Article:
3. The more common option to get to Neuschwanstein is to take the tourist buses (run by private companies) which costs about E2.60 there and back again.  I think there’s still some walking involved and the buses are unsuitable for disabled people due to the terrain between where the bus stops and getting into the castle.
  4. The most awesome option by far to get to Neuschwanstein is to take a horse drawn carriage, at E6 there and E3 back again.  There is a 15 minute uphill walk from where the carriage drops you off.  If you’re feeling especially fancy, you can also ride in a carriage to Hohenschwangau castle for E4.50 there and E2 back again.
  5. Entrance to the two castles on a twin ticket was 9am-6pm (summer) or 10am-4pm (winter) and cost E12 each or E23 for a combined ticket.  For more information click here.

Disabled, Wheelchair and Pushchair Access:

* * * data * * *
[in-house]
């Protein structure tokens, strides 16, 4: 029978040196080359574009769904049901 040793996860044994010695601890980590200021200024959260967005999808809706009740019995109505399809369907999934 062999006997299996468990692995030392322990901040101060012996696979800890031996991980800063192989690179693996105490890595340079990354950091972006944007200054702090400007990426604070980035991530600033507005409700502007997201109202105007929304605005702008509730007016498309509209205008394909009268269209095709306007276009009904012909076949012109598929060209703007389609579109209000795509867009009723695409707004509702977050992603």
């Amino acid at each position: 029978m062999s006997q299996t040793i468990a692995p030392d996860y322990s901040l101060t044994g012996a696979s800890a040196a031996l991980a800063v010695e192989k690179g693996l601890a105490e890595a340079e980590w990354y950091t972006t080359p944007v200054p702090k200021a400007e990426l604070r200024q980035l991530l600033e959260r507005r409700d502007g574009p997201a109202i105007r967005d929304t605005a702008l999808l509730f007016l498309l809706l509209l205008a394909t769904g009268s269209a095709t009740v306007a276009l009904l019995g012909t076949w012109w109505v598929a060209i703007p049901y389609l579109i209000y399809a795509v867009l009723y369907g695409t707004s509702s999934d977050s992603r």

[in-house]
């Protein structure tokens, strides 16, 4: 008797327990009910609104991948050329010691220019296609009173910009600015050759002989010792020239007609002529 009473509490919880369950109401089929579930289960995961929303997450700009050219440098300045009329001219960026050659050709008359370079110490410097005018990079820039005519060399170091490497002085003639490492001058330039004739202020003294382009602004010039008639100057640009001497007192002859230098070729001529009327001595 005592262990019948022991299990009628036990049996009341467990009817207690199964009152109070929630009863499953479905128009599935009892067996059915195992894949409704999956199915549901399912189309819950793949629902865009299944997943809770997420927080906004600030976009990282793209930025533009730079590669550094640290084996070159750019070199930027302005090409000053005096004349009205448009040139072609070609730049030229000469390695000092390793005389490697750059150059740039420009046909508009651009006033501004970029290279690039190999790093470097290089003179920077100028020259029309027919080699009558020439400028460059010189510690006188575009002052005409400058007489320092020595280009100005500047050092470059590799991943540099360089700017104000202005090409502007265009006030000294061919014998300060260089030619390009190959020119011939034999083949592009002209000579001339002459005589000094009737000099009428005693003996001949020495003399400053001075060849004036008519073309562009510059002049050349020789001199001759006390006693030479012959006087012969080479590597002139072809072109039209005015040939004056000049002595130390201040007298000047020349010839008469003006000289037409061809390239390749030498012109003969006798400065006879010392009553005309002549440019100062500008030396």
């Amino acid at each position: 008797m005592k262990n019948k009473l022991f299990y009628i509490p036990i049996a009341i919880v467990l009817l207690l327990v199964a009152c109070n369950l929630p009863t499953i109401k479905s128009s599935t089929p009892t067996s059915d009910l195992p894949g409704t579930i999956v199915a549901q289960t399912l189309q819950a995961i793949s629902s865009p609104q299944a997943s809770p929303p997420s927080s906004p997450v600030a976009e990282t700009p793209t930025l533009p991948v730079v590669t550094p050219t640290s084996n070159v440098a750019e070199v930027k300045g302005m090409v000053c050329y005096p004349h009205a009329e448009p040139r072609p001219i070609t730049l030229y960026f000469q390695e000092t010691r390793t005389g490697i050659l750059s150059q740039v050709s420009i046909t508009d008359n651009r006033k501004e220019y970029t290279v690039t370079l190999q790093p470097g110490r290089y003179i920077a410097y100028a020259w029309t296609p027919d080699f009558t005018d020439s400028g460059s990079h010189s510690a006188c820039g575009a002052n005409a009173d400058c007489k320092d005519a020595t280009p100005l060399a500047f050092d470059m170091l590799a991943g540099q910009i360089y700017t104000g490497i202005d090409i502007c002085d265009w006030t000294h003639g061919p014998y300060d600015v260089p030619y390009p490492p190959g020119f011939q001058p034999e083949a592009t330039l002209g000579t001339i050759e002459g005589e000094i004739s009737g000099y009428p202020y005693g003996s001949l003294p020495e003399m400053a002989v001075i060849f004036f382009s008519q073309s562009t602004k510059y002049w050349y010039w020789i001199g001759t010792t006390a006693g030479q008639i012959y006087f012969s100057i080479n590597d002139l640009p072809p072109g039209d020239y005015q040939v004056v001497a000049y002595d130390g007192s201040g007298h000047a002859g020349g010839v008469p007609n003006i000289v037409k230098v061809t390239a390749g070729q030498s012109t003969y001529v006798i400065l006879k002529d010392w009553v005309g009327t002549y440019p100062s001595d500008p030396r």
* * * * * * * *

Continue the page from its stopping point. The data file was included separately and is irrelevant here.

You can’t drive to the entrances, the closest parking is in Schwangau village centre which costs about E5, or there’s free parking even further down the hill in two large lay-bys. Neuschwanstein appears to sadly be generally unsuitable for wheelchair users or people with mobility-related disabilities due to its design (although some people have had success getting around, I think this has to be taken as the exception; if you’re planning a trip for a busload of pensioners, you’ll have to give Neuschwanstein a miss, but if you push your own wheelchair and you’ve got someone to help out on the hilly bits, you will be able to get around enough to see some of Neuschwanstein). Pushchairs can get to Neuschwanstein but if you’re not reasonably fit you will be utterly shattered afterwards.  If you have an invisible disability such as CFS or MS you may have extreme difficulty with Neuschwanstein because the bus queues are a lot of standing around waiting and the walk is hilly with no real breaks; if you’re having a low-energy day, I’d skip Neuschwanstein and go for Hohenschwangau instead.  Hohenschwangau on the other hand appears to be reasonably accessible if you can make it up the much gentler hill to the entrance (but if in doubt, double check this when you buy tickets, because everyone’s level of ability is different) and pushchairs are no problem at Hohenschwangau.  Everything I saw of both castles and Schwangau village was hills rather than steps.